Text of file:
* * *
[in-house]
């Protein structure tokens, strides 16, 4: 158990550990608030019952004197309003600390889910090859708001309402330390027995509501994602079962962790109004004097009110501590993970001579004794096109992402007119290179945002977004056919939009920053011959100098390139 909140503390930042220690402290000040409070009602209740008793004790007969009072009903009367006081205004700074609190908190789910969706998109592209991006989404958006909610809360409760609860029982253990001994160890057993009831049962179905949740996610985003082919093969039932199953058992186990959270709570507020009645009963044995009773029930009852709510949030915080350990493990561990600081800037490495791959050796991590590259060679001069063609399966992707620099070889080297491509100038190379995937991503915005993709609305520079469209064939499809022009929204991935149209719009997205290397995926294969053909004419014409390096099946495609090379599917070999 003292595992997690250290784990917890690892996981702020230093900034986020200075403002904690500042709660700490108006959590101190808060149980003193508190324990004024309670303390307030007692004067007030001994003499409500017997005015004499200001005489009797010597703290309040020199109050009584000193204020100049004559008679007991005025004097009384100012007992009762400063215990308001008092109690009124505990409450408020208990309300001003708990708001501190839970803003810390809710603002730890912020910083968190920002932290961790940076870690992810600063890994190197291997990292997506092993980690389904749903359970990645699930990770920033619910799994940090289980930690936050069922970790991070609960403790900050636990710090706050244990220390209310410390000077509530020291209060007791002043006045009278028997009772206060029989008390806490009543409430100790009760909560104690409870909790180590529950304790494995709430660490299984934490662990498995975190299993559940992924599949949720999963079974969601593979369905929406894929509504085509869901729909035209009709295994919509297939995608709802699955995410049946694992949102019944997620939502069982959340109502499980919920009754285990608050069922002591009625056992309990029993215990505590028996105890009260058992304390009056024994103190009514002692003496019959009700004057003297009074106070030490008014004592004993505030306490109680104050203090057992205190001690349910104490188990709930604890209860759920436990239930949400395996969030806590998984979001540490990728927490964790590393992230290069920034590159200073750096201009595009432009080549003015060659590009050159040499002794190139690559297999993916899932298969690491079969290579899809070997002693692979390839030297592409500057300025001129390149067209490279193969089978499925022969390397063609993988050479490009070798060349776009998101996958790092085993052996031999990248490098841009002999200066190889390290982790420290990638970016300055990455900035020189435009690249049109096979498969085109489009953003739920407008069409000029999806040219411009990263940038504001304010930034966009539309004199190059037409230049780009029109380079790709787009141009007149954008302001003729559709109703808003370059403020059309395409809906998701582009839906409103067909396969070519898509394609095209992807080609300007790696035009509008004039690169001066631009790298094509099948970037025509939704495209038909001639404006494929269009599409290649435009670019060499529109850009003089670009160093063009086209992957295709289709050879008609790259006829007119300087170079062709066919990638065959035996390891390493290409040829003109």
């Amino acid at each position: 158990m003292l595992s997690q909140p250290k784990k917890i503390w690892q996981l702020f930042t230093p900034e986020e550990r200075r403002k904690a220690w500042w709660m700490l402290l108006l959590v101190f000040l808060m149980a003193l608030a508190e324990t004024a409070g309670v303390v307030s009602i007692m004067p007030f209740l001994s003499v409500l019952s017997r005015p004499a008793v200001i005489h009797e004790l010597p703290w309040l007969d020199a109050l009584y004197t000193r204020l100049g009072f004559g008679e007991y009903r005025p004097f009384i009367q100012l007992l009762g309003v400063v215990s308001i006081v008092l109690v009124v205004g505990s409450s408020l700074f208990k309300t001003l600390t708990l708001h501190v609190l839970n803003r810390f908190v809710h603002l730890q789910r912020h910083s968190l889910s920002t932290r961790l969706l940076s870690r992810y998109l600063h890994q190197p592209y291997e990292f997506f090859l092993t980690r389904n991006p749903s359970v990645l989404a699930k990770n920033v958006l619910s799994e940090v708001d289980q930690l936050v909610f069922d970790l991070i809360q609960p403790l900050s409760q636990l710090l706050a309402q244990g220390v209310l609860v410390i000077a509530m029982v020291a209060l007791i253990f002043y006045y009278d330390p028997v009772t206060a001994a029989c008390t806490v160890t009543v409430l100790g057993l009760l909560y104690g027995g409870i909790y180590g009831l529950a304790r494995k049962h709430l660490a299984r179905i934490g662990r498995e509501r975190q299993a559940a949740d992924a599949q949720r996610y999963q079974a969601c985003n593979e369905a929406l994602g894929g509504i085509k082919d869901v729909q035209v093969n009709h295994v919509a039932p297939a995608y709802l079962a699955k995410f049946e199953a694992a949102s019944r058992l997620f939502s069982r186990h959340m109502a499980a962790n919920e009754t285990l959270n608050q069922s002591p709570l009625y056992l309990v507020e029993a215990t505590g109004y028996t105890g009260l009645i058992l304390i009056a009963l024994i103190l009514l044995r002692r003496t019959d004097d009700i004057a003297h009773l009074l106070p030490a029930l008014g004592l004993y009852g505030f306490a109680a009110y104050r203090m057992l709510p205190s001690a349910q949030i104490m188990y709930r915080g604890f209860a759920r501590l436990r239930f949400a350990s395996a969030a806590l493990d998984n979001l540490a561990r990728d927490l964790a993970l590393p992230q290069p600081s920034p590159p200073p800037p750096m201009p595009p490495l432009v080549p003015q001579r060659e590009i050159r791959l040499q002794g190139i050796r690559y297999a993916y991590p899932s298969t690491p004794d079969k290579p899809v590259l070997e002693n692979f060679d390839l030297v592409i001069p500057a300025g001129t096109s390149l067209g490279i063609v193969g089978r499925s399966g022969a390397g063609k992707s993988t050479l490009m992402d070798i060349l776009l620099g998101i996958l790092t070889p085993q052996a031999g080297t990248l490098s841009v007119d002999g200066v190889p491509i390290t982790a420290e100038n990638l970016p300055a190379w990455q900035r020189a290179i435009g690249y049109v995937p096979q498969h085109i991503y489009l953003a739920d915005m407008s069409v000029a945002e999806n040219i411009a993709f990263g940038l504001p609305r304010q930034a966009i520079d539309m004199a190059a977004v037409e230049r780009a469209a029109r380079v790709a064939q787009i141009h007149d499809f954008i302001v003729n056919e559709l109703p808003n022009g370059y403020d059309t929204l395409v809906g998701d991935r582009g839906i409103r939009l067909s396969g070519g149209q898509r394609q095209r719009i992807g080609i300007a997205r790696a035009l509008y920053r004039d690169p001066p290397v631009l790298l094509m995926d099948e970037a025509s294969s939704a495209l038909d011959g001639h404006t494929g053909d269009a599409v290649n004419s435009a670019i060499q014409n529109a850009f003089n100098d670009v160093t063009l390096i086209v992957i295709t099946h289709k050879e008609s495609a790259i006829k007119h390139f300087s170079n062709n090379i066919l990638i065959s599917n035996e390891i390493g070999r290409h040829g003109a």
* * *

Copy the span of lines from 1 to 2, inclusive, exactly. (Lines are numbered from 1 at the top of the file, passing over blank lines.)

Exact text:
[in-house]
């Protein structure tokens, strides 16, 4: 158990550990608030019952004197309003600390889910090859708001309402330390027995509501994602079962962790109004004097009110501590993970001579004794096109992402007119290179945002977004056919939009920053011959100098390139 909140503390930042220690402290000040409070009602209740008793004790007969009072009903009367006081205004700074609190908190789910969706998109592209991006989404958006909610809360409760609860029982253990001994160890057993009831049962179905949740996610985003082919093969039932199953058992186990959270709570507020009645009963044995009773029930009852709510949030915080350990493990561990600081800037490495791959050796991590590259060679001069063609399966992707620099070889080297491509100038190379995937991503915005993709609305520079469209064939499809022009929204991935149209719009997205290397995926294969053909004419014409390096099946495609090379599917070999 003292595992997690250290784990917890690892996981702020230093900034986020200075403002904690500042709660700490108006959590101190808060149980003193508190324990004024309670303390307030007692004067007030001994003499409500017997005015004499200001005489009797010597703290309040020199109050009584000193204020100049004559008679007991005025004097009384100012007992009762400063215990308001008092109690009124505990409450408020208990309300001003708990708001501190839970803003810390809710603002730890912020910083968190920002932290961790940076870690992810600063890994190197291997990292997506092993980690389904749903359970990645699930990770920033619910799994940090289980930690936050069922970790991070609960403790900050636990710090706050244990220390209310410390000077509530020291209060007791002043006045009278028997009772206060029989008390806490009543409430100790009760909560104690409870909790180590529950304790494995709430660490299984934490662990498995975190299993559940992924599949949720999963079974969601593979369905929406894929509504085509869901729909035209009709295994919509297939995608709802699955995410049946694992949102019944997620939502069982959340109502499980919920009754285990608050069922002591009625056992309990029993215990505590028996105890009260058992304390009056024994103190009514002692003496019959009700004057003297009074106070030490008014004592004993505030306490109680104050203090057992205190001690349910104490188990709930604890209860759920436990239930949400395996969030806590998984979001540490990728927490964790590393992230290069920034590159200073750096201009595009432009080549003015060659590009050159040499002794190139690559297999993916899932298969690491079969290579899809070997002693692979390839030297592409500057300025001129390149067209490279193969089978499925022969390397063609993988050479490009070798060349776009998101996958790092085993052996031999990248490098841009002999200066190889390290982790420290990638970016300055990455900035020189435009690249049109096979498969085109489009953003739920407008069409000029999806040219411009990263940038504001304010930034966009539309004199190059037409230049780009029109380079790709787009141009007149954008302001003729559709109703808003370059403020059309395409809906998701582009839906409103067909396969070519898509394609095209992807080609300007790696035009509008004039690169001066631009790298094509099948970037025509939704495209038909001639404006494929269009599409290649435009670019060499529109850009003089670009160093063009086209992957295709289709050879008609790259006829007119300087170079062709066919990638065959035996390891390493290409040829003109």